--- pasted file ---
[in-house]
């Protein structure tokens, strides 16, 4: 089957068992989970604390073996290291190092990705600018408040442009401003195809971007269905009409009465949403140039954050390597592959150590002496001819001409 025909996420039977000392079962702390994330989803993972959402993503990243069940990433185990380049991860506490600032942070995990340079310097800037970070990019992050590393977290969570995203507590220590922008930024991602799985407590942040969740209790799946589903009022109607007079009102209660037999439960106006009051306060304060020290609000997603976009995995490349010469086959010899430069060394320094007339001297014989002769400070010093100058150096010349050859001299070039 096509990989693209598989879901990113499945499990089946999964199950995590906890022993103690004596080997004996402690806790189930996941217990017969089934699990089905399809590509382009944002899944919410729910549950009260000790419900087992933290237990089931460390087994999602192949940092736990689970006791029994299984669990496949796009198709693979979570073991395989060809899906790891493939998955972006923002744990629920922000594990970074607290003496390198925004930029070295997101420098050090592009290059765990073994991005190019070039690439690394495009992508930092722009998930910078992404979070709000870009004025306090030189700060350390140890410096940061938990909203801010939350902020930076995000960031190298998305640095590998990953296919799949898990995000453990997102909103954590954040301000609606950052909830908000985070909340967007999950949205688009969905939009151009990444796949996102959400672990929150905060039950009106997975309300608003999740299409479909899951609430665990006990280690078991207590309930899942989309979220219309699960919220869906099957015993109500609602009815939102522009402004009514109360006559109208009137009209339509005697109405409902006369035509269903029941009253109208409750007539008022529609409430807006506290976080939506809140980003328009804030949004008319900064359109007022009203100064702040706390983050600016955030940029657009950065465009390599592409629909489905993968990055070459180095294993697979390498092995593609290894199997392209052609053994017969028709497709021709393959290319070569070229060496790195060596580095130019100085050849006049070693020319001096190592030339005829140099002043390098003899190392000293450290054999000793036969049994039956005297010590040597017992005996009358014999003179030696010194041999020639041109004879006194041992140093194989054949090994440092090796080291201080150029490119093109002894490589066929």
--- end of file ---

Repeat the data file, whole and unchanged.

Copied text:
[in-house]
């Protein structure tokens, strides 16, 4: 089957068992989970604390073996290291190092990705600018408040442009401003195809971007269905009409009465949403140039954050390597592959150590002496001819001409 025909996420039977000392079962702390994330989803993972959402993503990243069940990433185990380049991860506490600032942070995990340079310097800037970070990019992050590393977290969570995203507590220590922008930024991602799985407590942040969740209790799946589903009022109607007079009102209660037999439960106006009051306060304060020290609000997603976009995995490349010469086959010899430069060394320094007339001297014989002769400070010093100058150096010349050859001299070039 096509990989693209598989879901990113499945499990089946999964199950995590906890022993103690004596080997004996402690806790189930996941217990017969089934699990089905399809590509382009944002899944919410729910549950009260000790419900087992933290237990089931460390087994999602192949940092736990689970006791029994299984669990496949796009198709693979979570073991395989060809899906790891493939998955972006923002744990629920922000594990970074607290003496390198925004930029070295997101420098050090592009290059765990073994991005190019070039690439690394495009992508930092722009998930910078992404979070709000870009004025306090030189700060350390140890410096940061938990909203801010939350902020930076995000960031190298998305640095590998990953296919799949898990995000453990997102909103954590954040301000609606950052909830908000985070909340967007999950949205688009969905939009151009990444796949996102959400672990929150905060039950009106997975309300608003999740299409479909899951609430665990006990280690078991207590309930899942989309979220219309699960919220869906099957015993109500609602009815939102522009402004009514109360006559109208009137009209339509005697109405409902006369035509269903029941009253109208409750007539008022529609409430807006506290976080939506809140980003328009804030949004008319900064359109007022009203100064702040706390983050600016955030940029657009950065465009390599592409629909489905993968990055070459180095294993697979390498092995593609290894199997392209052609053994017969028709497709021709393959290319070569070229060496790195060596580095130019100085050849006049070693020319001096190592030339005829140099002043390098003899190392000293450290054999000793036969049994039956005297010590040597017992005996009358014999003179030696010194041999020639041109004879006194041992140093194989054949090994440092090796080291201080150029490119093109002894490589066929």